Date of Award


Degree Name

MS in Aerospace Engineering


Aerospace Engineering


College of Engineering


Kira Abercromby

Advisor Department

Aerospace Engineering

Advisor College

College of Engineering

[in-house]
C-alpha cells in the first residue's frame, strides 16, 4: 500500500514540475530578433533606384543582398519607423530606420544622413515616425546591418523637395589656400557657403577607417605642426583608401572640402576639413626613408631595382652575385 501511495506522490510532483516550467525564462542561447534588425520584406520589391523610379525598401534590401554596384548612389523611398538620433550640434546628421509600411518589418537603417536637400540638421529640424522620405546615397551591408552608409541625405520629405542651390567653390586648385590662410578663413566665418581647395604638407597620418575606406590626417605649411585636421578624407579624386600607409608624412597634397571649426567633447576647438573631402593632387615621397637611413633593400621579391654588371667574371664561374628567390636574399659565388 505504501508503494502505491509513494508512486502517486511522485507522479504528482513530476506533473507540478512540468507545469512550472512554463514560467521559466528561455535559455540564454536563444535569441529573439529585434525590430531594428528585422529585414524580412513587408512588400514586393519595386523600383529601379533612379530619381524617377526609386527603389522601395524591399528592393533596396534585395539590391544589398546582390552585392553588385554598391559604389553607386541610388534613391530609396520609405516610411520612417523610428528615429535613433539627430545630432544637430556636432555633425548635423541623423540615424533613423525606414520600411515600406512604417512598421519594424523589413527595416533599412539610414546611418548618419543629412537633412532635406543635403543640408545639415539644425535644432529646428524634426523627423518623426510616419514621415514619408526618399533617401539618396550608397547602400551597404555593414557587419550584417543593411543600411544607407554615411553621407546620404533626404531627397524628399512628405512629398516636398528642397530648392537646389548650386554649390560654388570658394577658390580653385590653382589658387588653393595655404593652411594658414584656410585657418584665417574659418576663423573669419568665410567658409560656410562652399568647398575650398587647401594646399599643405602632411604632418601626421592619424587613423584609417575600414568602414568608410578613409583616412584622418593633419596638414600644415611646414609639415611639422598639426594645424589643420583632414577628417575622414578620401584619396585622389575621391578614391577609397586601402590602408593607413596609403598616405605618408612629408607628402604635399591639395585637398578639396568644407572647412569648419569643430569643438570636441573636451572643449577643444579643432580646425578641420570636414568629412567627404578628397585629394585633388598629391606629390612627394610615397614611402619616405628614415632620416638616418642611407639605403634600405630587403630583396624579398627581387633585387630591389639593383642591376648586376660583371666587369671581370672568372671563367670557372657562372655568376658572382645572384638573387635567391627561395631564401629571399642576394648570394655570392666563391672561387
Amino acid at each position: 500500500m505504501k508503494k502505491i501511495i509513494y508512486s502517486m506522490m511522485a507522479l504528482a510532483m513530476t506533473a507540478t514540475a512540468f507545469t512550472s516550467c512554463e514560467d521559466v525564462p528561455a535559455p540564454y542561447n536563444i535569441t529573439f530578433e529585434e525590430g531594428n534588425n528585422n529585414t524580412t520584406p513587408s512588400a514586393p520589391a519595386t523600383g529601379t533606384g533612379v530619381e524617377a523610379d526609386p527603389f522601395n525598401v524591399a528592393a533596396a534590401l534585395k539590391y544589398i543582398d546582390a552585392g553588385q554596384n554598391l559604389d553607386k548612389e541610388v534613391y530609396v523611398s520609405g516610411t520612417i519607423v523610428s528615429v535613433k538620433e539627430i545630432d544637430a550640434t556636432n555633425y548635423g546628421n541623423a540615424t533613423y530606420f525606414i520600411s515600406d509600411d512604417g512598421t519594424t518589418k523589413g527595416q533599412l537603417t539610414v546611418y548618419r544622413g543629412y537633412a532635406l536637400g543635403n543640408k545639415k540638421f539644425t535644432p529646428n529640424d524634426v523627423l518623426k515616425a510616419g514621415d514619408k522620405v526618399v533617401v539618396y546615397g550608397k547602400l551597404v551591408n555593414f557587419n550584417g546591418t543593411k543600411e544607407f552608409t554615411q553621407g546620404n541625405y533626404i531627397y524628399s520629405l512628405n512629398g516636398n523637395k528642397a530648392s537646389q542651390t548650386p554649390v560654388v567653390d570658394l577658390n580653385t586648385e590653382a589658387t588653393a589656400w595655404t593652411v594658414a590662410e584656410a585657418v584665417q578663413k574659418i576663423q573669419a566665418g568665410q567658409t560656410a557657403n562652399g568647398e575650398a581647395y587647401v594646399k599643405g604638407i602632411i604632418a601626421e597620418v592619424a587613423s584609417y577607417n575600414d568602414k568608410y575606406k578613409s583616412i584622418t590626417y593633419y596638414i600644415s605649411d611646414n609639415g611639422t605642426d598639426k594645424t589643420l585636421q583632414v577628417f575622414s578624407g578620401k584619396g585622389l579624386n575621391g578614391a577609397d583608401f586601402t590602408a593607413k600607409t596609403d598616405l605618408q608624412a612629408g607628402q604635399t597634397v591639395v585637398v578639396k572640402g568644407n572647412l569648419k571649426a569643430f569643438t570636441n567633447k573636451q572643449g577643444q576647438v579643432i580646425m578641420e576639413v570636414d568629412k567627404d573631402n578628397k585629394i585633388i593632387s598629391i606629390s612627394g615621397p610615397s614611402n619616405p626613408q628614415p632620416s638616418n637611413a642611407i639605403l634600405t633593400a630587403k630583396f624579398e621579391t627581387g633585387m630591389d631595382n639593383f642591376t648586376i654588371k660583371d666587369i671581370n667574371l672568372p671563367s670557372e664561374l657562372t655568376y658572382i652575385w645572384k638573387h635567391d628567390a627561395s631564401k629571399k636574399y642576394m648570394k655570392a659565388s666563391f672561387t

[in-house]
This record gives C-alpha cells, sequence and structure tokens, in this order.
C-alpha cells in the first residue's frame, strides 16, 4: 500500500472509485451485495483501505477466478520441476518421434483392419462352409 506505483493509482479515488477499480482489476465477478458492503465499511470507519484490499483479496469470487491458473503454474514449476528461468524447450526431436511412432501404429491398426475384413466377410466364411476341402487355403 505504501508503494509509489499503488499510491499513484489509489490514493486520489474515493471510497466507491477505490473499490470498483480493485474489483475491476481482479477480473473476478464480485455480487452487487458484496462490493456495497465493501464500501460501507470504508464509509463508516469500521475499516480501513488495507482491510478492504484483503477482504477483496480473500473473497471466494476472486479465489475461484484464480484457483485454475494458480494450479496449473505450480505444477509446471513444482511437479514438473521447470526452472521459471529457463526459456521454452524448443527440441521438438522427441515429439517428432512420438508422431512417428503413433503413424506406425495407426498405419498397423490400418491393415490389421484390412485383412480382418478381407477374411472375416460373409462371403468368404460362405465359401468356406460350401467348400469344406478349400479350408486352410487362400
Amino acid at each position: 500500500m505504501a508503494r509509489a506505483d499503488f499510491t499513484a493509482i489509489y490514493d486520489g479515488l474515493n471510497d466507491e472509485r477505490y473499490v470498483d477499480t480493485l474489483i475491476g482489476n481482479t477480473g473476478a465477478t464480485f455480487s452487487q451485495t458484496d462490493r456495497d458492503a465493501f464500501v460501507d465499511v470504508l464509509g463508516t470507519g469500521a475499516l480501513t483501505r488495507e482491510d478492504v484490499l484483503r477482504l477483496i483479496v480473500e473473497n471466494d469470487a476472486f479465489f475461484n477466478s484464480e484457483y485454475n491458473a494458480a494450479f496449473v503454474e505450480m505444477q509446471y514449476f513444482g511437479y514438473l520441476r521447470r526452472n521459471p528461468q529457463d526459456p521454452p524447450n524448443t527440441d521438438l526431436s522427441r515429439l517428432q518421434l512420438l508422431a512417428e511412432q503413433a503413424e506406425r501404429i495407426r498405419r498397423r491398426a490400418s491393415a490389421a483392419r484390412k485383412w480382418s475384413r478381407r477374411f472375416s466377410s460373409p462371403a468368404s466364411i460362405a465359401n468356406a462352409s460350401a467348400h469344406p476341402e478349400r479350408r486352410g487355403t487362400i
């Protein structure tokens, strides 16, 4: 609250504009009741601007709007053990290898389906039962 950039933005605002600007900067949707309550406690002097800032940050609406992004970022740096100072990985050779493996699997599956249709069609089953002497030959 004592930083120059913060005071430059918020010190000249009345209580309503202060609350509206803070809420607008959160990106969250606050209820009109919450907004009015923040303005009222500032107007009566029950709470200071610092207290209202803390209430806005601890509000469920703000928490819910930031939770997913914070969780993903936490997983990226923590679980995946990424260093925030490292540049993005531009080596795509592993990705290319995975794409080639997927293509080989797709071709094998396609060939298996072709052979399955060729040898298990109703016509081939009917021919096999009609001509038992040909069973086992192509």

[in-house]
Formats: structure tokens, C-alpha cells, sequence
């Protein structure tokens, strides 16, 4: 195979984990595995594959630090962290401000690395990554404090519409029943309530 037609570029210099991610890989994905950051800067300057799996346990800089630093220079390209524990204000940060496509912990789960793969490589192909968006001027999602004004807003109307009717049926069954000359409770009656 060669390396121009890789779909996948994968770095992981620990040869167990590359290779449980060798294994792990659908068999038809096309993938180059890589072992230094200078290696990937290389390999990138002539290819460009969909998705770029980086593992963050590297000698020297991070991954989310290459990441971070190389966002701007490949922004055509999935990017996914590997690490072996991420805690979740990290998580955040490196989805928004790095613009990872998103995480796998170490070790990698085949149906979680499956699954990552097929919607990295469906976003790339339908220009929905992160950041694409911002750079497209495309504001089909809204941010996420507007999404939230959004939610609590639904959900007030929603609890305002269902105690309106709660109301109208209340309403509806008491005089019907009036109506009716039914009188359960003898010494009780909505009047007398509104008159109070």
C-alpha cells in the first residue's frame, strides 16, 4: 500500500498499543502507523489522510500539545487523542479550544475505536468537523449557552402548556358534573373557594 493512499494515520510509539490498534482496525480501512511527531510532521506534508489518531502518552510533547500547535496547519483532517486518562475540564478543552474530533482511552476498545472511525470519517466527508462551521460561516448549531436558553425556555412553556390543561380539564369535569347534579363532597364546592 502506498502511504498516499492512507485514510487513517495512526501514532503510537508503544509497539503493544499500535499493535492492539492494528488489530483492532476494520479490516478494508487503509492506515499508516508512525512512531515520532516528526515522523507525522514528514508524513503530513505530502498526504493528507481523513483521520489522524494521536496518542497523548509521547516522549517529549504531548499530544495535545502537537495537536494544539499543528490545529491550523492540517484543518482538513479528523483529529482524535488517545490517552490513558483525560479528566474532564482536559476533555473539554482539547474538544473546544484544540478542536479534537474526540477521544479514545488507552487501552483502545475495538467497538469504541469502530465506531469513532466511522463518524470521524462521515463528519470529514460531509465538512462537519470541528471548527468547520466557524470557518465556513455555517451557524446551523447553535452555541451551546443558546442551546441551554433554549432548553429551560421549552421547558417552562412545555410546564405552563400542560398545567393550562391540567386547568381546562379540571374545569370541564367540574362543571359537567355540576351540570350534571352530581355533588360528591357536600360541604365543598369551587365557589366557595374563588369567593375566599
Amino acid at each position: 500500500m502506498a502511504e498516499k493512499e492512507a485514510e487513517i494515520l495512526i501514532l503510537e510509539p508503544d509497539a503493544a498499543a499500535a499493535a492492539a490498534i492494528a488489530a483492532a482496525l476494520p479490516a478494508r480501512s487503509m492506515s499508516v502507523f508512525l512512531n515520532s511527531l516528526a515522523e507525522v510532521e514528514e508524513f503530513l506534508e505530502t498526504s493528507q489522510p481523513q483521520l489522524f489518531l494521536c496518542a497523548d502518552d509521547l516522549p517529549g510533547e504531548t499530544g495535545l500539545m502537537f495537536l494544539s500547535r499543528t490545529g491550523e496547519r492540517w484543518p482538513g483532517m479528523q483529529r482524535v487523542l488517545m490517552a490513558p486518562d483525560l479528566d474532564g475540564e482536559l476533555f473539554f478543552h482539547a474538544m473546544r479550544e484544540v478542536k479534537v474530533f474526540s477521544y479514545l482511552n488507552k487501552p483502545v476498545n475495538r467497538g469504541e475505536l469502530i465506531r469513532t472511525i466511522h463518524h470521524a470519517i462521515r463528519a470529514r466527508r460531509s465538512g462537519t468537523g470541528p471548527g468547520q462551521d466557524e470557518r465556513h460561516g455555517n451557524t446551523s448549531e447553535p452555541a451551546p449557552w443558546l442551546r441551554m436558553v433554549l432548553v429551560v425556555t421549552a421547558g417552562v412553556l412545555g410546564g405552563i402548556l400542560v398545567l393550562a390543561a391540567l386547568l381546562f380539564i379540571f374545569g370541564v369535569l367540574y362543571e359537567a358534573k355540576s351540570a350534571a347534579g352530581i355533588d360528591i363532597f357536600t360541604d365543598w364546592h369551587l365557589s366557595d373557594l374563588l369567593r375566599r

This thesis investigates the implementation of a passive isolator with a pressurized air cushion for spacecraft payloads in mission architectures implementing in-space assembly technologies. A pressurized air bed capable of briefly surviving the space environment for cargo delivery was prototyped and experimentally evaluated for launch vehicle vibration dynamics resulting in a 72%, 93%, and 88% reduction in experienced GRMS loads for the X-Axis, Y-Axis, and Z-Axis, respectively. A preliminary Total Mass Loss evaluation of the Low-Density Polyethylene Film utilized for the air bed resulted in a mass loss of 0.7%, indicating that commercial off-the-shelf films might require minimal modification for flight readiness. An analytical model of a planar rectangular payload experiencing free vibrations with a Winkler foundation is generated and compared to the experimental results, showing a potential way for characterizing and designing such a foundation to reduce experienced vibrations. These preliminary results show a potential path for a non-cost-prohibitive method for space payloads to reduce loads experienced during launch as inspired by the successful hosted payloads program aboard the International Space Station.